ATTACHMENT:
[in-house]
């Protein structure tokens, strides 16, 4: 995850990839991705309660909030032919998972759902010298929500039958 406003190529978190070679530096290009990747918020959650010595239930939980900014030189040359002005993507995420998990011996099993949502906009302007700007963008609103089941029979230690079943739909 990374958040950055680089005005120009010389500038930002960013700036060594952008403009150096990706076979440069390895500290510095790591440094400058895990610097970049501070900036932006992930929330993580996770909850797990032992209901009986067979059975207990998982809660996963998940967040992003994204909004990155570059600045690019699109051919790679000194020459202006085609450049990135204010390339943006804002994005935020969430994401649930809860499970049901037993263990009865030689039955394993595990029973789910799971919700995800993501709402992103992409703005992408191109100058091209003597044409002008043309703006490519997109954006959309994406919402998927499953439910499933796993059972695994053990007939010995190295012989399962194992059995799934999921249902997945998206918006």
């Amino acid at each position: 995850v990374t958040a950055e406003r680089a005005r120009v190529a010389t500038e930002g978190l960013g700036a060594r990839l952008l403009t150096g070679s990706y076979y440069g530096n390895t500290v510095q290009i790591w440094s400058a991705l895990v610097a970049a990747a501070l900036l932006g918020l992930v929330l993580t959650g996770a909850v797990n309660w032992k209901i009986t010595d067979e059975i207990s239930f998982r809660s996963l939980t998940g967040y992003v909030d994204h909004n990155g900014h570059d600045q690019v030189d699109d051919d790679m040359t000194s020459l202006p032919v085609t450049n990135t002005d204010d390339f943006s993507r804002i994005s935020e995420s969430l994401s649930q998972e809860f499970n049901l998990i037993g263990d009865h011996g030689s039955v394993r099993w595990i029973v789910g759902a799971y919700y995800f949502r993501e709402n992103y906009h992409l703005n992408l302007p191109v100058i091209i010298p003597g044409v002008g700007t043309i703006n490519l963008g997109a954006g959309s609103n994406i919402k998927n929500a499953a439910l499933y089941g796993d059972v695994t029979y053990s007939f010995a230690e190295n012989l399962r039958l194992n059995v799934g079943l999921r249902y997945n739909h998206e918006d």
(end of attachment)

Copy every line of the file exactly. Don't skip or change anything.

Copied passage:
[in-house]
């Protein structure tokens, strides 16, 4: 995850990839991705309660909030032919998972759902010298929500039958 406003190529978190070679530096290009990747918020959650010595239930939980900014030189040359002005993507995420998990011996099993949502906009302007700007963008609103089941029979230690079943739909 990374958040950055680089005005120009010389500038930002960013700036060594952008403009150096990706076979440069390895500290510095790591440094400058895990610097970049501070900036932006992930929330993580996770909850797990032992209901009986067979059975207990998982809660996963998940967040992003994204909004990155570059600045690019699109051919790679000194020459202006085609450049990135204010390339943006804002994005935020969430994401649930809860499970049901037993263990009865030689039955394993595990029973789910799971919700995800993501709402992103992409703005992408191109100058091209003597044409002008043309703006490519997109954006959309994406919402998927499953439910499933796993059972695994053990007939010995190295012989399962194992059995799934999921249902997945998206918006």
């Amino acid at each position: 995850v990374t958040a950055e406003r680089a005005r120009v190529a010389t500038e930002g978190l960013g700036a060594r990839l952008l403009t150096g070679s990706y076979y440069g530096n390895t500290v510095q290009i790591w440094s400058a991705l895990v610097a970049a990747a501070l900036l932006g918020l992930v929330l993580t959650g996770a909850v797990n309660w032992k209901i009986t010595d067979e059975i207990s239930f998982r809660s996963l939980t998940g967040y992003v909030d994204h909004n990155g900014h570059d600045q690019v030189d699109d051919d790679m040359t000194s020459l202006p032919v085609t450049n990135t002005d204010d390339f943006s993507r804002i994005s935020e995420s969430l994401s649930q998972e809860f499970n049901l998990i037993g263990d009865h011996g030689s039955v394993r099993w595990i029973v789910g759902a799971y919700y995800f949502r993501e709402n992103y906009h992409l703005n992408l302007p191109v100058i091209i010298p003597g044409v002008g700007t043309i703006n490519l963008g997109a954006g959309s609103n994406i919402k998927n929500a499953a439910l499933y089941g796993d059972v695994t029979y053990s007939f010995a230690e190295n012989l399962r039958l194992n059995v799934g079943l999921r249902y997945n739909h998206e918006d």